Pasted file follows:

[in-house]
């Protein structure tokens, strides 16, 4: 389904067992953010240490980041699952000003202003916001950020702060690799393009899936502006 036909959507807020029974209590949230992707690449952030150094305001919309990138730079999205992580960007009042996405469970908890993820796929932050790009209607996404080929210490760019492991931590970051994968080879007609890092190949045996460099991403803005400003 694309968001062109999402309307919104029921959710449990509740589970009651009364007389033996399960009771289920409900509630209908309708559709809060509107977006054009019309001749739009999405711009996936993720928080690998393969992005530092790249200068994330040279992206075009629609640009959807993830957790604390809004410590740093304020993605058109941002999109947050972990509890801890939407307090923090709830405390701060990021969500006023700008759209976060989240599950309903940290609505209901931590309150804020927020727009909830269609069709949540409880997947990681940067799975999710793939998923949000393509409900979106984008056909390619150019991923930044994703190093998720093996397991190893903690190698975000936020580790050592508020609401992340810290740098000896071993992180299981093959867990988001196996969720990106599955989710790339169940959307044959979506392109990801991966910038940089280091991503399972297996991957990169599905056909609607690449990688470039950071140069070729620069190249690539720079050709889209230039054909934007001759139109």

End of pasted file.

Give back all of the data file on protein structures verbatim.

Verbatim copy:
[in-house]
């Protein structure tokens, strides 16, 4: 389904067992953010240490980041699952000003202003916001950020702060690799393009899936502006 036909959507807020029974209590949230992707690449952030150094305001919309990138730079999205992580960007009042996405469970908890993820796929932050790009209607996404080929210490760019492991931590970051994968080879007609890092190949045996460099991403803005400003 694309968001062109999402309307919104029921959710449990509740589970009651009364007389033996399960009771289920409900509630209908309708559709809060509107977006054009019309001749739009999405711009996936993720928080690998393969992005530092790249200068994330040279992206075009629609640009959807993830957790604390809004410590740093304020993605058109941002999109947050972990509890801890939407307090923090709830405390701060990021969500006023700008759209976060989240599950309903940290609505209901931590309150804020927020727009909830269609069709949540409880997947990681940067799975999710793939998923949000393509409900979106984008056909390619150019991923930044994703190093998720093996397991190893903690190698975000936020580790050592508020609401992340810290740098000896071993992180299981093959867990988001196996969720990106599955989710790339169940959307044959979506392109990801991966910038940089280091991503399972297996991957990169599905056909609607690449990688470039950071140069070729620069190249690539720079050709889209230039054909934007001759139109």